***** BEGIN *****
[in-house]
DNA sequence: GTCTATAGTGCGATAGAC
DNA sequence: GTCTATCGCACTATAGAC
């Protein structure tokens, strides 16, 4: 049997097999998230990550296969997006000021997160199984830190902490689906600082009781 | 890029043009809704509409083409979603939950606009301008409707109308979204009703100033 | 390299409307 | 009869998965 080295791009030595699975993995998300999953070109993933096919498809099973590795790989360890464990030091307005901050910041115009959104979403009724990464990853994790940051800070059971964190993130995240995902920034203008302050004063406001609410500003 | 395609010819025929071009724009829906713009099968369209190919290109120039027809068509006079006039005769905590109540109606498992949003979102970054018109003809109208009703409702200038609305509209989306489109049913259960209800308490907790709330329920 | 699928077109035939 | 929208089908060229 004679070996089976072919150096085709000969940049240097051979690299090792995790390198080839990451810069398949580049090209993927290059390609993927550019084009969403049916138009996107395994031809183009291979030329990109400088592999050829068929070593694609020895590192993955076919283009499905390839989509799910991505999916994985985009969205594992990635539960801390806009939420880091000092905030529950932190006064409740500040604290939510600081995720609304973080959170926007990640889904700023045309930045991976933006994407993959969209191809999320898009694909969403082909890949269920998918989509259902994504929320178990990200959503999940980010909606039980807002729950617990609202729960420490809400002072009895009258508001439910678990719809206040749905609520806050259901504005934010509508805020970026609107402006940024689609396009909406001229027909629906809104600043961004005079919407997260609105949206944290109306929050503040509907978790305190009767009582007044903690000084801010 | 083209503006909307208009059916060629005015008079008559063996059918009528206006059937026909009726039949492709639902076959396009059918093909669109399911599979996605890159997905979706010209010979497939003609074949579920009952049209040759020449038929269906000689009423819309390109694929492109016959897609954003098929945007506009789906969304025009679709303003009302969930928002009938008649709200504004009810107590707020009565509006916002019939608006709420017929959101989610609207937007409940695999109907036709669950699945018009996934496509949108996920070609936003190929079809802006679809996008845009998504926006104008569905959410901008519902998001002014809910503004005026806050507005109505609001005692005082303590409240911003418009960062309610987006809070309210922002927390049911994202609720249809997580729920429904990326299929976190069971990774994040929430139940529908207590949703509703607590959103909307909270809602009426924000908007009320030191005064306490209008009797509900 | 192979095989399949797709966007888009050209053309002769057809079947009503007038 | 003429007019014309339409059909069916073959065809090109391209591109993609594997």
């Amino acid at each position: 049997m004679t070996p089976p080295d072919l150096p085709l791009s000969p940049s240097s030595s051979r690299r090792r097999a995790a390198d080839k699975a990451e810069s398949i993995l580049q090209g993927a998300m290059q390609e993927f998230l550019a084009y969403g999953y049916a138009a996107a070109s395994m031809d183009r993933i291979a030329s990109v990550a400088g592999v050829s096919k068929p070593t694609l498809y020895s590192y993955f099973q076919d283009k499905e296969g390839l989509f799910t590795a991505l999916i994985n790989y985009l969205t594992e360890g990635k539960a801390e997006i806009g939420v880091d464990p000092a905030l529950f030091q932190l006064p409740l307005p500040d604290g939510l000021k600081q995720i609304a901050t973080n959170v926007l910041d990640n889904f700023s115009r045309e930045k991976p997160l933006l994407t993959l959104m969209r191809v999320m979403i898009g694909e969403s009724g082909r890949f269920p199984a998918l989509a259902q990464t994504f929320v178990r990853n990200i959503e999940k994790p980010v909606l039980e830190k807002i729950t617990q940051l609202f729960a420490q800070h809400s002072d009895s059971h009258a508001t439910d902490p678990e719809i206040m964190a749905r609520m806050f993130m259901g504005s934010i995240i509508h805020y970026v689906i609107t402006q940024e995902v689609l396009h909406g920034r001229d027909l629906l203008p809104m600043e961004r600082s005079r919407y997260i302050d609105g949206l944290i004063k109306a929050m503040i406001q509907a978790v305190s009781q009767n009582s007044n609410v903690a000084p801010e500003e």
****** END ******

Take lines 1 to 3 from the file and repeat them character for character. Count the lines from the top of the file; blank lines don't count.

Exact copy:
[in-house]
DNA sequence: GTCTATAGTGCGATAGAC
DNA sequence: GTCTATCGCACTATAGAC